Outer Space is getting more and more congested and contested. Governmental and private, scientific and commercial as well as civilian and military space activities expand in an unknown speed. Starting with a US-Soviet space race, we now see more than 70 countries operating their own satellites. Furthermore a global space economy has developed, which now amounts to more than 350 billion Euros annually. It is expected to reach 1 trillion Euros annually by 2040.
A space business sector has thus developped, which comprises upstream (satellites, launchers, operations) and downstream (services, applications) in more and more countries through large, mid-cap, SME and startup companies. Space assets have become critical infrastructure and therefore need particular protection. This, however, does also lead to a “securitization” of space activities, meaning that security considerations are getting stronger and stronger. It is mirrored in the growing use of space for military purposes and the estbalishment of space commands and space forces in some countries. Also the threat of deliberately disturbing space activities through jamming, spoofing or blinding increases. In addition to that, the emergence of operating mega-constellations of satellites with thousands or even tens of thousands of space objects is becoming a reality. Together with the still unresolved problem of space debris, the congestion of the orbits around the Earth increases further. In this situation, we have to imagine a new way of using outer space.
We have to establish Space Traffic Management (STM). This will be a huge technological, economical and diplomatic challenge – the biggest challenge for spaceflight in this decade. If we do not start acting now, we might face by the end of the decade, what we are facing in climate policy today, it is that we reach tipping points, which make us lose control of the (space) environment. Space Traffic Management (STM) is a complex, multifacetted task, comprising an enormous breadth of disciplines and actors. It can be structured in three distinct aspects: diplomatic, economical and technological.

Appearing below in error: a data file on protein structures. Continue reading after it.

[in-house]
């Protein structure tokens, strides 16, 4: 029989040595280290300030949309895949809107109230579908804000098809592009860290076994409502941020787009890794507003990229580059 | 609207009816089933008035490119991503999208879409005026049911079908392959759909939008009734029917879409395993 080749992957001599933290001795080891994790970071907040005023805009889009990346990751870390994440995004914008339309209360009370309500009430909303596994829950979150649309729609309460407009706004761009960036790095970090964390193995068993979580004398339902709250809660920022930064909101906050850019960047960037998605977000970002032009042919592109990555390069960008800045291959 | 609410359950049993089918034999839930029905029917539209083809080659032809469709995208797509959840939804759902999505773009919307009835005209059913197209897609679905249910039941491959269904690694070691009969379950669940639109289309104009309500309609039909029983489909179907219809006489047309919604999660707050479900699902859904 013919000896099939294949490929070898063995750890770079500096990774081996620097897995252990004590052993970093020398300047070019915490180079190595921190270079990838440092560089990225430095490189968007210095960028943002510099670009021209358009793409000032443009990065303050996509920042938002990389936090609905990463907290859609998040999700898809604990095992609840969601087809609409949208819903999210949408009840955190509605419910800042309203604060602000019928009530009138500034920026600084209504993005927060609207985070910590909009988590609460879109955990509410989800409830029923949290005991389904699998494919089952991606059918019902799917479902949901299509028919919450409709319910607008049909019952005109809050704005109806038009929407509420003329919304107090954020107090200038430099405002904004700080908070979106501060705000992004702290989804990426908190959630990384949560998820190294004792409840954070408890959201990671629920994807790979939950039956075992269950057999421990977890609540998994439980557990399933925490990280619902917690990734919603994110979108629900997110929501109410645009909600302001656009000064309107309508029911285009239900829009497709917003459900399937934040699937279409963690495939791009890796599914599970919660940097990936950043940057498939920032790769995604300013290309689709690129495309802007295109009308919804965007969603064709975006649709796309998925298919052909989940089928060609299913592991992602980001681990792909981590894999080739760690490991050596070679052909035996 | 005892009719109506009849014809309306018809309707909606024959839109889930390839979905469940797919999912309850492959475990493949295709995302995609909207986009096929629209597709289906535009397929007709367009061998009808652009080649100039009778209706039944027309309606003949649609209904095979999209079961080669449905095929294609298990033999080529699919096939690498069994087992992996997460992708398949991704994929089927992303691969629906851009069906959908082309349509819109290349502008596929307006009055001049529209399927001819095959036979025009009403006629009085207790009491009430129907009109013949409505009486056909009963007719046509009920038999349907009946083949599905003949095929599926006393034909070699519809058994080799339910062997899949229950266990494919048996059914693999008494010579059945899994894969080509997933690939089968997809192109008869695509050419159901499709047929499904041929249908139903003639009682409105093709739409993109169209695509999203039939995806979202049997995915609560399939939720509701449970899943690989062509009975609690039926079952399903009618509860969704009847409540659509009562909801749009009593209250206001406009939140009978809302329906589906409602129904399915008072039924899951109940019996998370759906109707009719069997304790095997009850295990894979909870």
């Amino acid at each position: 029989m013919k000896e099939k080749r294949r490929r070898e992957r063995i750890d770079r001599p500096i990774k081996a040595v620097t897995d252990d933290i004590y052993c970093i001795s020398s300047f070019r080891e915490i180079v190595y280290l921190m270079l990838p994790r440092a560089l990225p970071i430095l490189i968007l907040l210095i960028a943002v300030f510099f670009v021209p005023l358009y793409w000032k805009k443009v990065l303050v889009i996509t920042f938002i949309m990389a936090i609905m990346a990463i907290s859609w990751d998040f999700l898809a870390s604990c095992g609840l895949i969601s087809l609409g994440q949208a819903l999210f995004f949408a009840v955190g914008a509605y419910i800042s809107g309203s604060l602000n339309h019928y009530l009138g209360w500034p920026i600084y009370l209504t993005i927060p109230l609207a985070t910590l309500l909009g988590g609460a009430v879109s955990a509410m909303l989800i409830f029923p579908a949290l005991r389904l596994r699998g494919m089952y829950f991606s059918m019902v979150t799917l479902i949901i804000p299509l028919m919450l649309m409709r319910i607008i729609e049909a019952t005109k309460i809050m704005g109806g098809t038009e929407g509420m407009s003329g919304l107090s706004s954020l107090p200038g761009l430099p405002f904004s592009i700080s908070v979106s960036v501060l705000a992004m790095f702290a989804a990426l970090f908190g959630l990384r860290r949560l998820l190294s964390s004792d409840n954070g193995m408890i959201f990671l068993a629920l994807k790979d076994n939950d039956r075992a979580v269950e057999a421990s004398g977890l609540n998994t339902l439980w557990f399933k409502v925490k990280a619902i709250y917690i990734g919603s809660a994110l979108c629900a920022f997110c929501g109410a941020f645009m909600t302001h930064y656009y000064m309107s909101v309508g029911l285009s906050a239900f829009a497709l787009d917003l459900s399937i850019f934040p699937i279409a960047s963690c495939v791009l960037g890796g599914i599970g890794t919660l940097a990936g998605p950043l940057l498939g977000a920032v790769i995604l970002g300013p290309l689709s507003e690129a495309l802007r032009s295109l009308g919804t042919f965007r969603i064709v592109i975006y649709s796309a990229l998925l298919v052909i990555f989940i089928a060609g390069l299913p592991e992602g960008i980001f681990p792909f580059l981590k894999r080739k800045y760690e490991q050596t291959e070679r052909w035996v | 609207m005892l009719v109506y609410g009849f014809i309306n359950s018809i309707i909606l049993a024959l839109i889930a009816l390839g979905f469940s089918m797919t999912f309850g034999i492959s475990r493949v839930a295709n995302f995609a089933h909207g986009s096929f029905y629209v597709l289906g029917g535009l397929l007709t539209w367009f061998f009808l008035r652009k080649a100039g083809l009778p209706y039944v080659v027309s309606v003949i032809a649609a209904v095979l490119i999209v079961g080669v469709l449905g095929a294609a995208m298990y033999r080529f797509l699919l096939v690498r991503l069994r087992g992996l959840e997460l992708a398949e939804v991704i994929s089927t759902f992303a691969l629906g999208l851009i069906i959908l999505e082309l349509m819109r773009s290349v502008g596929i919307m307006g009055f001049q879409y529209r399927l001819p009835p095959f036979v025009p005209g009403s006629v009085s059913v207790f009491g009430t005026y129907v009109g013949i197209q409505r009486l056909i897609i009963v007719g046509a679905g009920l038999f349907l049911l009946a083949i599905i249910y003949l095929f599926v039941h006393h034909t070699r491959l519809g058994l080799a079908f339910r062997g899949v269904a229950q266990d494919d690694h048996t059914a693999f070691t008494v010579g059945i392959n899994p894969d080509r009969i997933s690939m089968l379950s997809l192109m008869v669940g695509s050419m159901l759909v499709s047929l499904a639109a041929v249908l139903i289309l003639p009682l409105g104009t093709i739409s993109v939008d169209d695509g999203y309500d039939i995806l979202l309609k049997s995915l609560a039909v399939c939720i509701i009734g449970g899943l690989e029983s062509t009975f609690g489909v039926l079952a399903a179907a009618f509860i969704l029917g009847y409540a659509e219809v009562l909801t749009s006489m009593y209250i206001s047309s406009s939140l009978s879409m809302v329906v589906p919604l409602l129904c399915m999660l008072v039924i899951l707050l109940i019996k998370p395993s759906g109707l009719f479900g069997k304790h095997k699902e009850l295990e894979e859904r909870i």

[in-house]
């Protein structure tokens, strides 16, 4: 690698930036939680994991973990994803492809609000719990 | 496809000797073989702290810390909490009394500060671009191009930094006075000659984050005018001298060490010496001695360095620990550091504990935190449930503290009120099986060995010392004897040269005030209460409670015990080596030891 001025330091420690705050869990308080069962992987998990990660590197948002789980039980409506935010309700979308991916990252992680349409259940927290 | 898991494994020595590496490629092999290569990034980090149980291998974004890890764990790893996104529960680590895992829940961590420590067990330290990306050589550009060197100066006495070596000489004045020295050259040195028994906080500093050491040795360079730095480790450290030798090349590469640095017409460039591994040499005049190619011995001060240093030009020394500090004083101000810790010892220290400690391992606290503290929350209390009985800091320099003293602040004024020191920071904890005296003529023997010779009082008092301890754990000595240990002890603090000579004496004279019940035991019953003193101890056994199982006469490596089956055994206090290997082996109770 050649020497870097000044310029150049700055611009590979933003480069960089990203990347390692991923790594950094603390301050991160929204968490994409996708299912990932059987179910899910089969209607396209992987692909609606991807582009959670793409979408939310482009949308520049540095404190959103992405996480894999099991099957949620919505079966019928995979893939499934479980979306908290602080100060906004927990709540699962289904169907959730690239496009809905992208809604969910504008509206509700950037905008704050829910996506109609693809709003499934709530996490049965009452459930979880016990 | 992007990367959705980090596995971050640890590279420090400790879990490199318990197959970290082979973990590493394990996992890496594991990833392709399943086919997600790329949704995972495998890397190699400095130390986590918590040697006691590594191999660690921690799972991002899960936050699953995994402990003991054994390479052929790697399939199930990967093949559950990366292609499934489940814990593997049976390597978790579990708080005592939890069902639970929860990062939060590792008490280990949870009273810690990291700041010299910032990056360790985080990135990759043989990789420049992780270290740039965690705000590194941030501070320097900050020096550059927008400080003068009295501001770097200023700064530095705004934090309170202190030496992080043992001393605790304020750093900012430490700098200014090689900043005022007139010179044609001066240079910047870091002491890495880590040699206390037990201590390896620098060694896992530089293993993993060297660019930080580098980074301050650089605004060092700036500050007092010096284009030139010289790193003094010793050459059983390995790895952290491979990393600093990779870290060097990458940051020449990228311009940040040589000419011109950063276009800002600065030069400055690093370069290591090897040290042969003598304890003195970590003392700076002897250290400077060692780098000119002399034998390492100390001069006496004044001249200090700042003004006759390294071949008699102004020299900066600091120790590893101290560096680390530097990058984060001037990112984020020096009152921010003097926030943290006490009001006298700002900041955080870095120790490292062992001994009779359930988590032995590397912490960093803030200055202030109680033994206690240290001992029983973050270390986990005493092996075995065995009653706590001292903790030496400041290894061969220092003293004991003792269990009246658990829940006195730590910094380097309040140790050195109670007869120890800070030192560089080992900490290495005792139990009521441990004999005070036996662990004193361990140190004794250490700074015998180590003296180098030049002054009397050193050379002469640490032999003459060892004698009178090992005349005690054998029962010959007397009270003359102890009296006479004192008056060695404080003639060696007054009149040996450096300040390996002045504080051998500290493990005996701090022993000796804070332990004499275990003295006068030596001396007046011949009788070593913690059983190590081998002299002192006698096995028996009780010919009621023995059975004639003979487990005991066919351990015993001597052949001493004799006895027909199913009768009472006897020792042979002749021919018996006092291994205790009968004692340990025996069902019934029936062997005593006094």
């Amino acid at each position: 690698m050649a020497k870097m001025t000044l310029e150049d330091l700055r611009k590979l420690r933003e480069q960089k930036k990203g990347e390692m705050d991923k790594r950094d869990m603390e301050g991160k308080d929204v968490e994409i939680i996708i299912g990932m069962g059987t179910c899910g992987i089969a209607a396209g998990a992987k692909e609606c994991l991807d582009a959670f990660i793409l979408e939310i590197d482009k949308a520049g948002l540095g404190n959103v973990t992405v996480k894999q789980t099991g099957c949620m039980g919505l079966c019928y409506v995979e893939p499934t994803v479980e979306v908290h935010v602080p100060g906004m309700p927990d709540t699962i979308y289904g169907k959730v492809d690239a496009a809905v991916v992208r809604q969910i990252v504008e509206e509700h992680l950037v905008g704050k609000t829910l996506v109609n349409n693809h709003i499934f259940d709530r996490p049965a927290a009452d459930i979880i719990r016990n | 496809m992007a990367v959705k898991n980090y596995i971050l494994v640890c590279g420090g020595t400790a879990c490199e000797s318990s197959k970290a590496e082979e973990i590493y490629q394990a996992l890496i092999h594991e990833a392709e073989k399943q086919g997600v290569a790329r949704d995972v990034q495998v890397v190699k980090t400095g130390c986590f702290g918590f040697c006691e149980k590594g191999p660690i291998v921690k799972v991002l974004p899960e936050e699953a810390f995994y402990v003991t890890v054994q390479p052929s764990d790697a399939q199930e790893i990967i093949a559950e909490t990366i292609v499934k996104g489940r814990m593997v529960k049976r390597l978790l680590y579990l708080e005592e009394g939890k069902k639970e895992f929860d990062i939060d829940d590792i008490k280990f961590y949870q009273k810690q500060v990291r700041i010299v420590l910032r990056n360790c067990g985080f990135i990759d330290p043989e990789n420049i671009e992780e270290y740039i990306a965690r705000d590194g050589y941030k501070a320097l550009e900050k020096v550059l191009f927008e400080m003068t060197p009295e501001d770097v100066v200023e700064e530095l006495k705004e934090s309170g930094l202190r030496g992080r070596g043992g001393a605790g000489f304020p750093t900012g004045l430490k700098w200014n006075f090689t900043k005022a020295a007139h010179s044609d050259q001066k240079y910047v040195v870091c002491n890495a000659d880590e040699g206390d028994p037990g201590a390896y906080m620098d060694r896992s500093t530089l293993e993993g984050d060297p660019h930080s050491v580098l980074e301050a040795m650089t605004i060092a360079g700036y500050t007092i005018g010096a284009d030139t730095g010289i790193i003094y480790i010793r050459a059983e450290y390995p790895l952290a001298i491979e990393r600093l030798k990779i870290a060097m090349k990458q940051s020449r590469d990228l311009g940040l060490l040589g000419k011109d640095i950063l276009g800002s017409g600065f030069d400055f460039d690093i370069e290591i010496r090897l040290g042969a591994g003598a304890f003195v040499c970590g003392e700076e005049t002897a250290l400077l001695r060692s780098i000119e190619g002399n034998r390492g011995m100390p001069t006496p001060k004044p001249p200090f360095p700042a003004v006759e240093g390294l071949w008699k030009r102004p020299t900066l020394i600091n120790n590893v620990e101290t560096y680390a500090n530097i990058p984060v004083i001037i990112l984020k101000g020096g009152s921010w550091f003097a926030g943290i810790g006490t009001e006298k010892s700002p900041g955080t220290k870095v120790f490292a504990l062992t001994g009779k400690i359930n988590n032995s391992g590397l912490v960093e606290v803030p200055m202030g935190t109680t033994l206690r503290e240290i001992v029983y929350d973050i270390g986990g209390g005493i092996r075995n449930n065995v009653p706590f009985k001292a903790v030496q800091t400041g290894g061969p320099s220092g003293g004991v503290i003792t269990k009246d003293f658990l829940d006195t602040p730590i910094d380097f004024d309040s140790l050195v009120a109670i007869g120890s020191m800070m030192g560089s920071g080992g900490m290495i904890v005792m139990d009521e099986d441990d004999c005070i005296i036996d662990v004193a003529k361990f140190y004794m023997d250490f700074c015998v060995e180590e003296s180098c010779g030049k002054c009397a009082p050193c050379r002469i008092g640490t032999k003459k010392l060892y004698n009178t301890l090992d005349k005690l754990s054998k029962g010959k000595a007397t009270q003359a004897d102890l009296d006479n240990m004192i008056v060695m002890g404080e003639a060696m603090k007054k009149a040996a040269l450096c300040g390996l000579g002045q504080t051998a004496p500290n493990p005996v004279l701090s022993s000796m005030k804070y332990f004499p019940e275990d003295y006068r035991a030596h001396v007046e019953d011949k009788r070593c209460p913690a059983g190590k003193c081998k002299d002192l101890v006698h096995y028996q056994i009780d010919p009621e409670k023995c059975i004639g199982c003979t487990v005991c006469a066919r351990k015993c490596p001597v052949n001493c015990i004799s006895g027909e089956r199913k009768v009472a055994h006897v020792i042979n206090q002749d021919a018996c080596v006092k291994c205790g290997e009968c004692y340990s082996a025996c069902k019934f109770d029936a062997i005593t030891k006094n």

These are discussed in the following:
1) The diplomatic aspect of STM: Space law has so far concentrated on setting the status of outer space and the actors in space. STM will considerably change the focus, in that it requires the establishment of rules of behaviour in outer space. This completely new approach is a new paradigm for regulating space activities and will require completely new formats of rule-development, transparency-building and concrete traffic control. Orientation can be given by international institutions as the Interntional Tlecommunications Union (ITU) or the International Civil Aviation Organisation (ICAO).
2) The economical aspect of STM: If setting up STM fails, the target of the 1 trillion global space economy in 2040 will not be achievable and, to the contrary, business opportunities will decline. STM itself is also a driver for space business in that it offers huge opportunities for companies in providing services to space operators. This growing market also provides splendid opportunities for startups.
3) The technological aspect of STM: Organising the traffic of thousands or even tens of thousands of space objects travelling with the speed of 30000 km/h is extremely complex and difficult. Data provision and management, collision avoidance and also the cleaning up of the orbits from space debris require completely new approaches including AI.
By discussing the three structural aspects of STM, it might have become clear, how big the challenge is in view of avoiding damage to science, economy and security and in view of organising the setting up of STM on a global scale. It might, however, also become apparent that establishing STM means technological spring innovation and political opportunities for peaceful cooperation. STM is the task for this decade. Let us start now shaping and establishing it!